The Carolwood Pacific Railroad (CPRR) was a 7 1/4-inch gauge ridable miniature railroad run by Walt Disney in the backyard of his home in the Holmby Hills neighborhood of Los Angeles, California. 

It featured the Lilly Belle, a 1:8-scale live steam locomotive named after Disney’s wife, Lillian Disney, and built by the Walt Disney Studios’ machine shop. The locomotive made its first test run on December 24, 1949. It pulled a set of freight cars, as well as a caboose that was almost entirely built by Disney himself. 

It was Disney’s lifelong fascination with trains, as well as his interest in miniature models, that led to the creation of the CPRR. The railroad, which became operational in 1950, was a half-mile long and encircled his house. The backyard railroad attracted visitors to Disney’s home; he invited them to ride and occasionally drive his miniature train.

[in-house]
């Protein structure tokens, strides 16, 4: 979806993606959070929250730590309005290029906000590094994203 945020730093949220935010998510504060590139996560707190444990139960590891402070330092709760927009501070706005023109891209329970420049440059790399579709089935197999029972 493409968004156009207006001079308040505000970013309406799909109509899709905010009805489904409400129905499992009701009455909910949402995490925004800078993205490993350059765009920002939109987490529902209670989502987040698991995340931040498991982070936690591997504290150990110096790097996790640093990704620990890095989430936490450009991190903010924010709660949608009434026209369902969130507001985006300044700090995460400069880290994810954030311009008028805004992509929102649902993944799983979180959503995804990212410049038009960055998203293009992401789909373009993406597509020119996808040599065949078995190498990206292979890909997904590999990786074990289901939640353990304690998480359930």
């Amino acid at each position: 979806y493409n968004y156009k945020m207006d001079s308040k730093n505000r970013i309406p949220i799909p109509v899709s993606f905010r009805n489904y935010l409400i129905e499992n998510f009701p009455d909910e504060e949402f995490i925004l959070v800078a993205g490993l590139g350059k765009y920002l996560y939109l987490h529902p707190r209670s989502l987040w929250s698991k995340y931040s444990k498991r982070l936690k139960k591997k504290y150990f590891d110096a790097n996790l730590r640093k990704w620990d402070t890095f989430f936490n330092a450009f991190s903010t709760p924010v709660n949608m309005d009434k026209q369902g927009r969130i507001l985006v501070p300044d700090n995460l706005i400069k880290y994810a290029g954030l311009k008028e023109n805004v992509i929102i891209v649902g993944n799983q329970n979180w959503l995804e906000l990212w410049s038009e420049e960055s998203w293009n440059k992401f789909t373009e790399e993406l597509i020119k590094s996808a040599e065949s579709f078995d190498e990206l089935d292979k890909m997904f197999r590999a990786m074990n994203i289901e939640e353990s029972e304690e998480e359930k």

With the creation of a personal railroad, Disney’s next step could only be designing and building the real thing.

Research into the earliest development of Disney’s “park” reveals a constant: the presence of a railroad with a steam engine pulling cars that people could ride in.

So, any visit to a Disney theme park for me must include a ride on the Disney Railroad.

Unfortunately, at Walt Disney World, the railroad has been out of commission since 2018 for the pandemic-delayed construction of the TRON Lightcycle Run, a new attraction coming to the Magic Kingdom in 2022. The train tracks have been rerouted, through the Lightcycle attraction inside a tunnel, according to information released by Disney in concept art.

I knew that any surprise announcement that the train would be running on October 1 was unlikely, but it wasn’t until I rode the People Mover early that morning and saw the view of the dismantled train tracks, plainly visible where they would run through the future Lightcycle attraction, that the disappointment set in.